Major changes are required at the Department of Defense and State Department before taxpayer money is spent on future reconstruction projects in nations such as Syria and Yemen, according to a new report.
Of the $60 billion in aid for reconstruction projects in Iraq, more than $8 billion is simply unaccounted for or lost, special inspector general for Iraqi reconstruction (SIGIR) Stuart Bowen said at a discussion of the report hosted by the Center for Strategic and International Studies (CSIS).
Bowen also said that $800 million is laundered out of Iraqi banks every week, which amounts to $40 billion a year, according to Iraqi officials. Money laundering has gone unenforced in the last 10 years, with “corruption occurring at the highest level.”
Bowen interviewed current Iraqi Prime Minister Nouri al-Maliki and Sen. John McCain (R., Ariz.) along with more than 40 others about the effects and lessons learned from Iraqi reconstruction.
Iraqi leaders said “a crucial element” in wasteful spending was the United States not consulting with Iraqi leadership before picking large and wasteful projects, a point lawmakers on Capitol Hill agreed with and a lesson Bowen highlighted in his report.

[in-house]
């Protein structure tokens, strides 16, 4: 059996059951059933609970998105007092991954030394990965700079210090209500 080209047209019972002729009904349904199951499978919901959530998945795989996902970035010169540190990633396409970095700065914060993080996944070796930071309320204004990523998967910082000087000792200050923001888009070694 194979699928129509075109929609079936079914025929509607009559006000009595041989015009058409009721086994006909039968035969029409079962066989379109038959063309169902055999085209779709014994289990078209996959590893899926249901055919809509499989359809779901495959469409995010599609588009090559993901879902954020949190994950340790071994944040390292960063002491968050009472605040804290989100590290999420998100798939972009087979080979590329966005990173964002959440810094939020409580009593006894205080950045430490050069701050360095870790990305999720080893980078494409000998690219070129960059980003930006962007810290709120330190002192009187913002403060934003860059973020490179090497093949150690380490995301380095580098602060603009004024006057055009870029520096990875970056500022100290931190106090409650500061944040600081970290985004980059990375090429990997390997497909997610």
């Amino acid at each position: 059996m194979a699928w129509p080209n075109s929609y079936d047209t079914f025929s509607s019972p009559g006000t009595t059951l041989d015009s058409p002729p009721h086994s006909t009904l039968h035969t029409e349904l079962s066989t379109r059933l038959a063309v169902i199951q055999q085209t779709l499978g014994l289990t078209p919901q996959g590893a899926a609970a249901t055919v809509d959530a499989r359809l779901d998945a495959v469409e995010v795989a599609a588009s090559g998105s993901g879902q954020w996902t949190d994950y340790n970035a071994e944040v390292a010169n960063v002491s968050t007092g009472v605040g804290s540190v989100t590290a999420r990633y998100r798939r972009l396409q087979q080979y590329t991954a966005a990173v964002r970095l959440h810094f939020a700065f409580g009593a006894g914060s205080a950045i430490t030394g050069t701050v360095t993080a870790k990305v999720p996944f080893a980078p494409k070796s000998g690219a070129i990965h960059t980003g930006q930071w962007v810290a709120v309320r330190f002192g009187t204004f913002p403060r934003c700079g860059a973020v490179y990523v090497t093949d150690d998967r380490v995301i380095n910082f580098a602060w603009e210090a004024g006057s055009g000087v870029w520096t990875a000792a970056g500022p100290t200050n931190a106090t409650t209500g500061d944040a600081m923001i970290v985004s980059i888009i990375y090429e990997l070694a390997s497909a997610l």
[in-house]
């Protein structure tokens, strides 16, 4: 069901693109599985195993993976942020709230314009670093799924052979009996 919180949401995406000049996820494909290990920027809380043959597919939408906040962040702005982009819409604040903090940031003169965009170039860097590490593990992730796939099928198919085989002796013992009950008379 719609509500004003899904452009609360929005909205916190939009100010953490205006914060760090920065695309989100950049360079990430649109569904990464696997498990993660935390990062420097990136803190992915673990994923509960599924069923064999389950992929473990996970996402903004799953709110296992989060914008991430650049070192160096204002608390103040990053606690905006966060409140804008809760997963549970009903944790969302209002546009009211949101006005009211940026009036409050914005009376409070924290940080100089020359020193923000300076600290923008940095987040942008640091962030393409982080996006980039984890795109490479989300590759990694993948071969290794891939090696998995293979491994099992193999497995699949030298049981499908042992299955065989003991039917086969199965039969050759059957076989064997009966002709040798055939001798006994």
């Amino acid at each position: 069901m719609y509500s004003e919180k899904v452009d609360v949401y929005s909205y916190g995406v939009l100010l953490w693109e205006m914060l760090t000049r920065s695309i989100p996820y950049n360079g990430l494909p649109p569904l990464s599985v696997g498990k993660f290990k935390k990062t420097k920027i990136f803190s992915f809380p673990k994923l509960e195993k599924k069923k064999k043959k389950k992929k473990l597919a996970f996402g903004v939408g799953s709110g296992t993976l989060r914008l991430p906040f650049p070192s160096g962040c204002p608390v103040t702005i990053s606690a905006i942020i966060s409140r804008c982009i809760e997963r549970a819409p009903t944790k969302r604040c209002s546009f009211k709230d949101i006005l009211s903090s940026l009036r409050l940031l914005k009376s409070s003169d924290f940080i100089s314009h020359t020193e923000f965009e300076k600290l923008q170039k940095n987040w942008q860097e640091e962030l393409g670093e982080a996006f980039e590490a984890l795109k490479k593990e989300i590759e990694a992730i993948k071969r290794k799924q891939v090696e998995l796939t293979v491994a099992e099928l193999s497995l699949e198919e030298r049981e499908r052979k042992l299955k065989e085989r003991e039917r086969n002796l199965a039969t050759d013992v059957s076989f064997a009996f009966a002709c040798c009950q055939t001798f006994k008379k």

“We didn’t consult enough,” he said, stressing the need to develop a reconstruction plan with the host country in the lead. Bowen gave the example of the Falluja water plant, which was one of the most extensive projects in Iraq.
U.S contractors built the plant with the U.S government only to find later that it was operating at 20 percent capacity because the local tribe that ran the plant was illiterate and received no training, a fact that could have been discovered with proper consultation.
Bowen was also critical with the lack of U.S planning on Iraqi reconstruction at its onset.
U.S aid quickly went from $2 billion to over $60 billion, with no set plans and objectives in place.
Bowen listed several lessons agencies should adopt with help from Congress. Bowen stressed the need for agencies to act in an “integrated way,” saying each agency responded in an effective way on its own but did not communicate with one another.
Bowen also said that if an area is insecure “then you shouldn’t be reconstructing.” Bowen listed estimates that projects are not only more dangerous but cost 10 times more to implement.
Additionally, there is no universal system for contracting projects in Iraq. “Every agency did its own contracting,” Bowen said, with each agency having a separate system for its contractors.
Anthony Cordesman, an expert at CSIS, stressed that blame shouldn’t rest solely on mismanagement of host countries and federal agencies. Members of Congress passing large sums of money with no specific plan also share some of the blame.
“It’s not corruption when the key metric for success [for the U.S.] was speed of spending,” Cordesman said. “Especially when the host government couldn’t absorb the inflow of money to spend wisely.”